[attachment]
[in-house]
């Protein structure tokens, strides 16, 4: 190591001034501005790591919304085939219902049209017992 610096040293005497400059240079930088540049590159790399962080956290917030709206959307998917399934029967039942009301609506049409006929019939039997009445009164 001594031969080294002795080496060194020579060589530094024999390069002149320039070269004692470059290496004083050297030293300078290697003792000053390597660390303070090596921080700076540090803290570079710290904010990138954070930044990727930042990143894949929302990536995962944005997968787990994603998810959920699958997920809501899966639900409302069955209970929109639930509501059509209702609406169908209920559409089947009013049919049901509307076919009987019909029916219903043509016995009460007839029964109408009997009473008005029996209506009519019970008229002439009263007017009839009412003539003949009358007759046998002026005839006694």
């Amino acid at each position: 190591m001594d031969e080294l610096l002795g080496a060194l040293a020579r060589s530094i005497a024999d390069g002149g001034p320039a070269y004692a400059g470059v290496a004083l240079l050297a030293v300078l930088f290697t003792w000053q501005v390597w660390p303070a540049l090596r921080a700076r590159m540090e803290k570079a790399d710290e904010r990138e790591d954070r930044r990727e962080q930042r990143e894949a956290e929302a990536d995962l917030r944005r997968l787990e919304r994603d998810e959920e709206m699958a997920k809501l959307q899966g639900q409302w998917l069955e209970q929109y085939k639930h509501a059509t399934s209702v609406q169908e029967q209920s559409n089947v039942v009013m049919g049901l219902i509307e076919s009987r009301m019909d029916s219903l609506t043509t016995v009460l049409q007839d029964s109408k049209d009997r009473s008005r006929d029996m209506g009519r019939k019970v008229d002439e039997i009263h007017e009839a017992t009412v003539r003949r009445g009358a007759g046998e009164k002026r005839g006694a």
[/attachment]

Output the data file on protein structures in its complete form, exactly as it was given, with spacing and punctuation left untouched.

[in-house]
């Protein structure tokens, strides 16, 4: 190591001034501005790591919304085939219902049209017992 610096040293005497400059240079930088540049590159790399962080956290917030709206959307998917399934029967039942009301609506049409006929019939039997009445009164 001594031969080294002795080496060194020579060589530094024999390069002149320039070269004692470059290496004083050297030293300078290697003792000053390597660390303070090596921080700076540090803290570079710290904010990138954070930044990727930042990143894949929302990536995962944005997968787990994603998810959920699958997920809501899966639900409302069955209970929109639930509501059509209702609406169908209920559409089947009013049919049901509307076919009987019909029916219903043509016995009460007839029964109408009997009473008005029996209506009519019970008229002439009263007017009839009412003539003949009358007759046998002026005839006694």
């Amino acid at each position: 190591m001594d031969e080294l610096l002795g080496a060194l040293a020579r060589s530094i005497a024999d390069g002149g001034p320039a070269y004692a400059g470059v290496a004083l240079l050297a030293v300078l930088f290697t003792w000053q501005v390597w660390p303070a540049l090596r921080a700076r590159m540090e803290k570079a790399d710290e904010r990138e790591d954070r930044r990727e962080q930042r990143e894949a956290e929302a990536d995962l917030r944005r997968l787990e919304r994603d998810e959920e709206m699958a997920k809501l959307q899966g639900q409302w998917l069955e209970q929109y085939k639930h509501a059509t399934s209702v609406q169908e029967q209920s559409n089947v039942v009013m049919g049901l219902i509307e076919s009987r009301m019909d029916s219903l609506t043509t016995v009460l049409q007839d029964s109408k049209d009997r009473s008005r006929d029996m209506g009519r019939k019970v008229d002439e039997i009263h007017e009839a017992t009412v003539r003949r009445g009358a007759g046998e009164k002026r005839g006694a």